Linguist condemns "moral depravity of ethics protocols"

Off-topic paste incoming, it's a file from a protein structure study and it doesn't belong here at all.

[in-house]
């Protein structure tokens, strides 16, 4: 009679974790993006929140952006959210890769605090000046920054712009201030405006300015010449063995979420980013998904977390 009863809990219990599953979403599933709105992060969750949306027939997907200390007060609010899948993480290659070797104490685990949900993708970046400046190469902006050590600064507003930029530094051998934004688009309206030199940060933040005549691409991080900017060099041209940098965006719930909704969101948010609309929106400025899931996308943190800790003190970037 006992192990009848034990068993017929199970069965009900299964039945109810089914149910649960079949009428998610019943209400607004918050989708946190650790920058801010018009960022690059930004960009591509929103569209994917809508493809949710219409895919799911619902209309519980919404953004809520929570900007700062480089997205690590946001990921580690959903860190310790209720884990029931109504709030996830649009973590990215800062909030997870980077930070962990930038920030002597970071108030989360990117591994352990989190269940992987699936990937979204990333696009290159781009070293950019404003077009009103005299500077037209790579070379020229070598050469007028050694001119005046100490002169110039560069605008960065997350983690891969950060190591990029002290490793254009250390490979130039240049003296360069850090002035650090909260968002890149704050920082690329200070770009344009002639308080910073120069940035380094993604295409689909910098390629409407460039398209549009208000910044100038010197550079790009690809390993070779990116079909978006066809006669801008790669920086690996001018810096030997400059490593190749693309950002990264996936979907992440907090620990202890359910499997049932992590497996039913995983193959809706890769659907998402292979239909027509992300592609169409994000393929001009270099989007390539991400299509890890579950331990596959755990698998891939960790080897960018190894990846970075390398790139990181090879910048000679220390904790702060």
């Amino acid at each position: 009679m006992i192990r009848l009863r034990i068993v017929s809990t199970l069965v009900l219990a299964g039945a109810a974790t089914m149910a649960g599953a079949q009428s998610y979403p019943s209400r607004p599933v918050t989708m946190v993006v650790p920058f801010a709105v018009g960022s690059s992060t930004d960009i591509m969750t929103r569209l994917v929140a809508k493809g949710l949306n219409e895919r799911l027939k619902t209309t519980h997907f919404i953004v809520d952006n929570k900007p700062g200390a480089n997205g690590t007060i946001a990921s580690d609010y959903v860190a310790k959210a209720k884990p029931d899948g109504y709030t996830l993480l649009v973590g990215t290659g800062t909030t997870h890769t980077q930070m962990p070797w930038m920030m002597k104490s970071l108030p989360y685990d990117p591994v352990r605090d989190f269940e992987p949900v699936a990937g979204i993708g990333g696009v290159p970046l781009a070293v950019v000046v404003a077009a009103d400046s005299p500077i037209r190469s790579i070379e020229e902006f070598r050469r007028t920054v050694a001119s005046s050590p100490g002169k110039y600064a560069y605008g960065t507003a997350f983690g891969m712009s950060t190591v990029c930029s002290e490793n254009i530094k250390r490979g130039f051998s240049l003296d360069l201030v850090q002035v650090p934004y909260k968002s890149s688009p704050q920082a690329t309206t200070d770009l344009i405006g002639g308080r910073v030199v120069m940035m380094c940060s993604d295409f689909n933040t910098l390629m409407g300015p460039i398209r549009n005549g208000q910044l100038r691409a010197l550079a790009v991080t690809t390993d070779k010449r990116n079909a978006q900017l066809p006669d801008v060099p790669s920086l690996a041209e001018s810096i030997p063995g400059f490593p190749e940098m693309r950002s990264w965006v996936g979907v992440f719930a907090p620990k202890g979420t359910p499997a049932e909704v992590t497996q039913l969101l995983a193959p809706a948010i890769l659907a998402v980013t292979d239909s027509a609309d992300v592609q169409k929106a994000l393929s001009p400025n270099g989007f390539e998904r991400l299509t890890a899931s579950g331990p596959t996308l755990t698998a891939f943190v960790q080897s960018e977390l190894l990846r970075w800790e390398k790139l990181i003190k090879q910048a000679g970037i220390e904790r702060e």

George van Driem, Professor of Historical Linguistics at the University of Bern, minces no words in condemning the “moral depravity of ethics protocols.” He argues that human subjects rules primarily serve to cover the asses of Western universities while hampering linguists in the field and insulting the people they encounter. Paraphrasing couldn’t do justice to this marvelous essay, so enjoy the block quotations. Better still, read the whole thing.[George van Driem, “Endangered Language Research and the Moral Depravity of Ethics Protocols,” Language Documentation & Conservation 10 (2016): 243–252,].To illustrate the problem, Van Driem offers this horror story:One American researcher followed the dictates of the ethics protocol of the University of Oregon because the penalty for non-compliance for her would have been nothing less than to forfeit the right to earn a doctoral degree, even though, in the particular case in question, this involved just 400 Bhutanese ’ngütram, which at the time of the affair was less than US$10. The researcher was compelled to go back to a particular Bhutanese village and get a signature from a particular language informant on a receipt for this sum of money. The researcher in question did as she was told in good faith, and consequently the community ostracized her, shunning her on each subsequent visit because she had made them sign a legal document. The people of the language community later explained through intermediaries that they both felt insulted and were also genuinely afraid for having been made to sign a legal document, especially after all the assistance and hospitality which they had extended to the researcher. We are dealing with no less than a clash of cultures. Ethics protocols prescribe and require immoral, unseemly and outright rude behavior to be carried out by researchers in other societies with very different cultural norms. Yet how is it possible that these ethics protocols are so culturally insensitive?He finds the answer in the experience of another researcher, who himself “was born and raised in Bhutan with all the cultural and moral sensibilities of a morally upright Bhutanese citizen.” The Bhutanese researcher raised the issue that being compelled to sign a contract at all would be viewed by Bhutanese villagers as if they were not being treated in a civil fashion as human beings, whatever English label one might like to append to them as native speakers of their languages. The researcher objected that the feelings of the Bhutanese people should be taken into consideration. In response, one of the staff members of the Australian National University Ethics Division in a moment of candor told the Bhutanese researcher the following, as paraphrased by the researcher:“No, you don’t understand. We care deeply about the people in Bhutan. We care not only about today’s language community. We care even about the children and the grandchildren of these people, who might come to us one day and ask to see the written permission that their ancestors had granted us at Australian National University in order to be allowed to study their language.” This admission was highly revealing because it alludes quite plainly to what institutions and bureaucracies are really after.When I once asked a solicitor in Geneva specialized in U.S. law what the a[...]